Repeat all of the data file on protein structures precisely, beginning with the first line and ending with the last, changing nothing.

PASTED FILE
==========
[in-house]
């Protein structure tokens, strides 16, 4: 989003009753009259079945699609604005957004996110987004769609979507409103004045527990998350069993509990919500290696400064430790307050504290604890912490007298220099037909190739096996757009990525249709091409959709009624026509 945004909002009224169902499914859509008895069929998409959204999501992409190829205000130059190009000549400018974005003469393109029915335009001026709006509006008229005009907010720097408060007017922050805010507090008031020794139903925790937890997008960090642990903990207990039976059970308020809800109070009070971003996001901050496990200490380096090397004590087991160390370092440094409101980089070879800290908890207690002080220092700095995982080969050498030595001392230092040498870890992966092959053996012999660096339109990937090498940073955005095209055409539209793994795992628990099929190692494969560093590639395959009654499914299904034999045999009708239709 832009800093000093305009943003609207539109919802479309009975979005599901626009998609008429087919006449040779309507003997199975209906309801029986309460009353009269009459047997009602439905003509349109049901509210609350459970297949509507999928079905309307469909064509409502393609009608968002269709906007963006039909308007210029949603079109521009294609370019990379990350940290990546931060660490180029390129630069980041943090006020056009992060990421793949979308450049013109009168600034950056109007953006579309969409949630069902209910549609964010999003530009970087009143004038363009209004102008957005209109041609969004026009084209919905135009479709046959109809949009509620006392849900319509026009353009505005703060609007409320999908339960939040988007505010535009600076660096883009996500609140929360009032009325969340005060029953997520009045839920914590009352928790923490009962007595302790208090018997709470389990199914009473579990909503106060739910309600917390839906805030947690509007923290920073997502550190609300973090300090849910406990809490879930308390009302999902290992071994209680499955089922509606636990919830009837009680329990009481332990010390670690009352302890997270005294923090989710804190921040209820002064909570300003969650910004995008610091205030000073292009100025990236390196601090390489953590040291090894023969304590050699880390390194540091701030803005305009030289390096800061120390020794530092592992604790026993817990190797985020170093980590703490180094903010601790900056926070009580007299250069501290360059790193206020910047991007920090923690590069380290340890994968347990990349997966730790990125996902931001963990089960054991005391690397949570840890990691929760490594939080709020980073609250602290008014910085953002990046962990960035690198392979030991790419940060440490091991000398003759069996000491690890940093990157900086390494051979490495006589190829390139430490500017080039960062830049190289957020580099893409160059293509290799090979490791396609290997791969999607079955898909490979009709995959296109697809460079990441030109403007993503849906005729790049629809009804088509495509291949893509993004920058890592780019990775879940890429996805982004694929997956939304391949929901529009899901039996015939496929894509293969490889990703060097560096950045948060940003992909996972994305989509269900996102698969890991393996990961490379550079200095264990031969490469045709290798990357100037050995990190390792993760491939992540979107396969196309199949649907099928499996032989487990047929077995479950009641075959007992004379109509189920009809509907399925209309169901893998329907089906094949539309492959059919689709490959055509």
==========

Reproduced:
[in-house]
């Protein structure tokens, strides 16, 4: 989003009753009259079945699609604005957004996110987004769609979507409103004045527990998350069993509990919500290696400064430790307050504290604890912490007298220099037909190739096996757009990525249709091409959709009624026509 945004909002009224169902499914859509008895069929998409959204999501992409190829205000130059190009000549400018974005003469393109029915335009001026709006509006008229005009907010720097408060007017922050805010507090008031020794139903925790937890997008960090642990903990207990039976059970308020809800109070009070971003996001901050496990200490380096090397004590087991160390370092440094409101980089070879800290908890207690002080220092700095995982080969050498030595001392230092040498870890992966092959053996012999660096339109990937090498940073955005095209055409539209793994795992628990099929190692494969560093590639395959009654499914299904034999045999009708239709 832009800093000093305009943003609207539109919802479309009975979005599901626009998609008429087919006449040779309507003997199975209906309801029986309460009353009269009459047997009602439905003509349109049901509210609350459970297949509507999928079905309307469909064509409502393609009608968002269709906007963006039909308007210029949603079109521009294609370019990379990350940290990546931060660490180029390129630069980041943090006020056009992060990421793949979308450049013109009168600034950056109007953006579309969409949630069902209910549609964010999003530009970087009143004038363009209004102008957005209109041609969004026009084209919905135009479709046959109809949009509620006392849900319509026009353009505005703060609007409320999908339960939040988007505010535009600076660096883009996500609140929360009032009325969340005060029953997520009045839920914590009352928790923490009962007595302790208090018997709470389990199914009473579990909503106060739910309600917390839906805030947690509007923290920073997502550190609300973090300090849910406990809490879930308390009302999902290992071994209680499955089922509606636990919830009837009680329990009481332990010390670690009352302890997270005294923090989710804190921040209820002064909570300003969650910004995008610091205030000073292009100025990236390196601090390489953590040291090894023969304590050699880390390194540091701030803005305009030289390096800061120390020794530092592992604790026993817990190797985020170093980590703490180094903010601790900056926070009580007299250069501290360059790193206020910047991007920090923690590069380290340890994968347990990349997966730790990125996902931001963990089960054991005391690397949570840890990691929760490594939080709020980073609250602290008014910085953002990046962990960035690198392979030991790419940060440490091991000398003759069996000491690890940093990157900086390494051979490495006589190829390139430490500017080039960062830049190289957020580099893409160059293509290799090979490791396609290997791969999607079955898909490979009709995959296109697809460079990441030109403007993503849906005729790049629809009804088509495509291949893509993004920058890592780019990775879940890429996805982004694929997956939304391949929901529009899901039996015939496929894509293969490889990703060097560096950045948060940003992909996972994305989509269900996102698969890991393996990961490379550079200095264990031969490469045709290798990357100037050995990190390792993760491939992540979107396969196309199949649907099928499996032989487990047929077995479950009641075959007992004379109509189920009809509907399925209309169901893998329907089906094949539309492959059919689709490959055509």